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So How Dangerous Is Surfing Anyway?

by Josh Doylex on March 23, 2015

Surfing is, perhaps, one of the most surprising of sports. The reason I say that is that it is no longer the sole domain of people with sexy, firm, fit bodies who crave the thrill of danger. Sure, that is out there, and always will be. But surfing today is for just about anybody who wants to get in the water. Even the nemesis of the deep – the shark – isn’t nearly the threat you might think.

A Nice Drive

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If you want to find out just how dangerous sharks are for the surfer, take a drive to the beach. Did you make it safely? That’s how safe you’ll be in the water. Actually, you’ll be safer in the water than you are on the roads. People who drive on roads are far more likely to be injured in auto accidents than peopleS who surf are to be bitten by a shark. There are several reasons for this.

Skills Level

One of the biggest protections for the typical surfer is simply that he or she is not that great. Face it, the sexy, thrill-loving professional surfers who have left surf lessons behind, don’t surf where you will surf. Most of them are in deeper water, or rockier water, or in more secluded areas, where they can get fancy waves with cool names. Those who do surf at the same beaches you frequent will be farther out on the waves than you go. Simply put, if anyone would be shark bait, it would be the daredevils who venture out into the realm of sharks, not people who ride fun boards and boogie boards in small surf. The few shark attacks that have happened are typically deep-water surfers who venture too close to feeding grounds, looking for bigger thrills and more danger.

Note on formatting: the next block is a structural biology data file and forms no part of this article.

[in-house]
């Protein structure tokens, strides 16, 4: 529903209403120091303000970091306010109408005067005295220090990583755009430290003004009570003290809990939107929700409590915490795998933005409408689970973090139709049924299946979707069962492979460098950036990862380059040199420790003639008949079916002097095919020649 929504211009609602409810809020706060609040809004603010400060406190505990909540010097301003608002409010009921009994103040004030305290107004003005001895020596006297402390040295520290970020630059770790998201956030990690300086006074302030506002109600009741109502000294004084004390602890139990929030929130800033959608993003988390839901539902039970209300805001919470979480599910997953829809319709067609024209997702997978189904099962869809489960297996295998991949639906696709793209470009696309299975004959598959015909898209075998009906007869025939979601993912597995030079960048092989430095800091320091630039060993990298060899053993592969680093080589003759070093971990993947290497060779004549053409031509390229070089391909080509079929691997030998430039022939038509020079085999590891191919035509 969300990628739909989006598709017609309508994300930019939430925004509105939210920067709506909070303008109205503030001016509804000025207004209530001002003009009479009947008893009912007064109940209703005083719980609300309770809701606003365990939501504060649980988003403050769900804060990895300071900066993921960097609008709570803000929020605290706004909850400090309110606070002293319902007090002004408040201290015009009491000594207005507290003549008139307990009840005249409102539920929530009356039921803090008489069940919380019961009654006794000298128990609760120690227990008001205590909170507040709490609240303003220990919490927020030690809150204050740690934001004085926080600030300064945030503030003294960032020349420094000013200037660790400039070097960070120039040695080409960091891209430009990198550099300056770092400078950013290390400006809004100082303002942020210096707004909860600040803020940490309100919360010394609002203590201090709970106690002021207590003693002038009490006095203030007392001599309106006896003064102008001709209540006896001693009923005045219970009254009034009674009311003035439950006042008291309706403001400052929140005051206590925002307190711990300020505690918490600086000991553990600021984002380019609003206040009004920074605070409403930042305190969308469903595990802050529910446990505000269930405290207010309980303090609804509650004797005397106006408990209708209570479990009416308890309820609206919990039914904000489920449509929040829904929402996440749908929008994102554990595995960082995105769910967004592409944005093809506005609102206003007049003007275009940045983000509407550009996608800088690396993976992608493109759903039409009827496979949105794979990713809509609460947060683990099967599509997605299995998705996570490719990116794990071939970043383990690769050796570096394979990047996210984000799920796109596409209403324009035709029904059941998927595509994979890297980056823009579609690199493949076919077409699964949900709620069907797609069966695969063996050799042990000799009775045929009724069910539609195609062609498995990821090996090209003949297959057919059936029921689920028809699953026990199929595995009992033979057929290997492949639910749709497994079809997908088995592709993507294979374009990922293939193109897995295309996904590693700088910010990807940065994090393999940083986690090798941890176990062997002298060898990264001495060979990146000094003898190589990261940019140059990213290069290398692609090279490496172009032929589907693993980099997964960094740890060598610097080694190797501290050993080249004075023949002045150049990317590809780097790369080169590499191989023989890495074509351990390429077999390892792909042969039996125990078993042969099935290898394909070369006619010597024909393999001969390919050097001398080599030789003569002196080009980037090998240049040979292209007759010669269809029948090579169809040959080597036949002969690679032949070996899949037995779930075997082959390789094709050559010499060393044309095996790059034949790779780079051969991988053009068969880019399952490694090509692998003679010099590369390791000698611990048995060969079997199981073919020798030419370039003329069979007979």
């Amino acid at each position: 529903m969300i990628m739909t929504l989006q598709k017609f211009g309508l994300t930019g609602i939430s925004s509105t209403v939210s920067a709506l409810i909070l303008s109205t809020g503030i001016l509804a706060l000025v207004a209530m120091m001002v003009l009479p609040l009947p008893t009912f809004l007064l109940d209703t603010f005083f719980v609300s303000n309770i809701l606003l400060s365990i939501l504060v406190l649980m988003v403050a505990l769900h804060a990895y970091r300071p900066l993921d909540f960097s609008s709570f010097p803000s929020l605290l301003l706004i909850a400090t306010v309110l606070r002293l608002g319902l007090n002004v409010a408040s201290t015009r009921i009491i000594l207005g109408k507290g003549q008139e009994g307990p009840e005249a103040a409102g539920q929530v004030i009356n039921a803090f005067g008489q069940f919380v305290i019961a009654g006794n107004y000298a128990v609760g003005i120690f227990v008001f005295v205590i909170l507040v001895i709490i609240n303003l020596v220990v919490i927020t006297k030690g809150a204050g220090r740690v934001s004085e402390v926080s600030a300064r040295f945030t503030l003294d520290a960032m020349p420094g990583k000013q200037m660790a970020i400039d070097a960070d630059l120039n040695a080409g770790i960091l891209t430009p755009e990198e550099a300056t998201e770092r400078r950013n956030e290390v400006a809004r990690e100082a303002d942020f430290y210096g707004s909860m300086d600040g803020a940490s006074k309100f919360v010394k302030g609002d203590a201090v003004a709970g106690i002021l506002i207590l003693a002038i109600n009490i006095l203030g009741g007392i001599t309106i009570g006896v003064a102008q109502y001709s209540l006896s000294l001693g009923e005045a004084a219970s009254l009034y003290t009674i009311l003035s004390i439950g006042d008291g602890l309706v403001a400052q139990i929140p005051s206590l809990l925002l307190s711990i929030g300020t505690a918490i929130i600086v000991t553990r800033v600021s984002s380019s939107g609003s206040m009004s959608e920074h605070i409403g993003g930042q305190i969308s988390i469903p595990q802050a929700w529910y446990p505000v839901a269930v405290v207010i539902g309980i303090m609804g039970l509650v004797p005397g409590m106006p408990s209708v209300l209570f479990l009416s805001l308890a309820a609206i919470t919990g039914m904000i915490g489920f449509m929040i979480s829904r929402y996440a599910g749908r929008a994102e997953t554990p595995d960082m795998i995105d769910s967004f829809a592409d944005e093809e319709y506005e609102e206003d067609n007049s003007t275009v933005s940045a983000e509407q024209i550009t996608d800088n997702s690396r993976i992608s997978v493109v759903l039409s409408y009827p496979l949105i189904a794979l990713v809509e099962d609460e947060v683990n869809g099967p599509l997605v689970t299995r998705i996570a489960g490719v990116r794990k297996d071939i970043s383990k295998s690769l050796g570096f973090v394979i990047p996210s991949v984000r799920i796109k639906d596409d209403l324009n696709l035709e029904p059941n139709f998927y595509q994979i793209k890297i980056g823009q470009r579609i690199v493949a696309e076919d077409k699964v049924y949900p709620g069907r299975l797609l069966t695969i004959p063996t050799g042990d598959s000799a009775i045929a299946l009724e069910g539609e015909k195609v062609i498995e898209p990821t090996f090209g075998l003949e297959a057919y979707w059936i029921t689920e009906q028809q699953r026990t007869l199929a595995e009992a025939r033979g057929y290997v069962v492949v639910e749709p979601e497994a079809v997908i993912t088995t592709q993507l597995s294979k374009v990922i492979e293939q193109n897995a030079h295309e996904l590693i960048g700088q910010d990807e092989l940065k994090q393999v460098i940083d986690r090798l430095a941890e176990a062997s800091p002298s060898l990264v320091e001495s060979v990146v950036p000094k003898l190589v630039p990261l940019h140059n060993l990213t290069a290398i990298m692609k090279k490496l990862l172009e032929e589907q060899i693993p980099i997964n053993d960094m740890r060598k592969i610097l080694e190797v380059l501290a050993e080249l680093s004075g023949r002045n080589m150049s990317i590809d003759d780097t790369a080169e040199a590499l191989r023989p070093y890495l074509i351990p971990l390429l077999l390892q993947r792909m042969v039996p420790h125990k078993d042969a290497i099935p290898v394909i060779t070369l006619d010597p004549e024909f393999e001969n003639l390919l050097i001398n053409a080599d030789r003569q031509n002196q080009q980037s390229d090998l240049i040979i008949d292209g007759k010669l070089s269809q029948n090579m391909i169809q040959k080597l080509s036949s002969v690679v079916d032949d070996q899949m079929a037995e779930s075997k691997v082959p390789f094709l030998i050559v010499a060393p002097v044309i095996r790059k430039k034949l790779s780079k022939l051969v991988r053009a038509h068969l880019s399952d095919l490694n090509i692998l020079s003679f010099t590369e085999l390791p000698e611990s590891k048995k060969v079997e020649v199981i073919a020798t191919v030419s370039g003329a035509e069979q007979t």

Safeguards

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Not only is your skills level likely to keep you safer, the surf zones are very closely regulated. You’ll find that there are buoys to demarcate safe areas with no undertow, protecting you from the risk of being pulled into deeper water or near shoals. Besides markers, there are also employees and lifeguards who constantly watch for sharks or any other rare threat that might appear. You have professionals looking out for you. They don’t want anything to happen to their surfers – it’s bad for business!

You can also be proactive with your own safety. Pay attention to barriers, buoys, and markers. Don’t take stupid chances, thinking you’re being daring. If you graduate to higher skills and want to take on dangerous surf, good for you. However, chances are, if you’re afraid of sharks, you’re not in that group of danger seekers. Watch flags, watch waves, and stay within markers, and the only place you’ll see a shark is on your plate, or in an aquarium.

Beginners to Experts

The immense popularity of surfing has made the sport safer than ever. From beginners to experts, the boards are made to fit the individual and be easier to control. So, enjoy the surf, and don’t worry about sharks.

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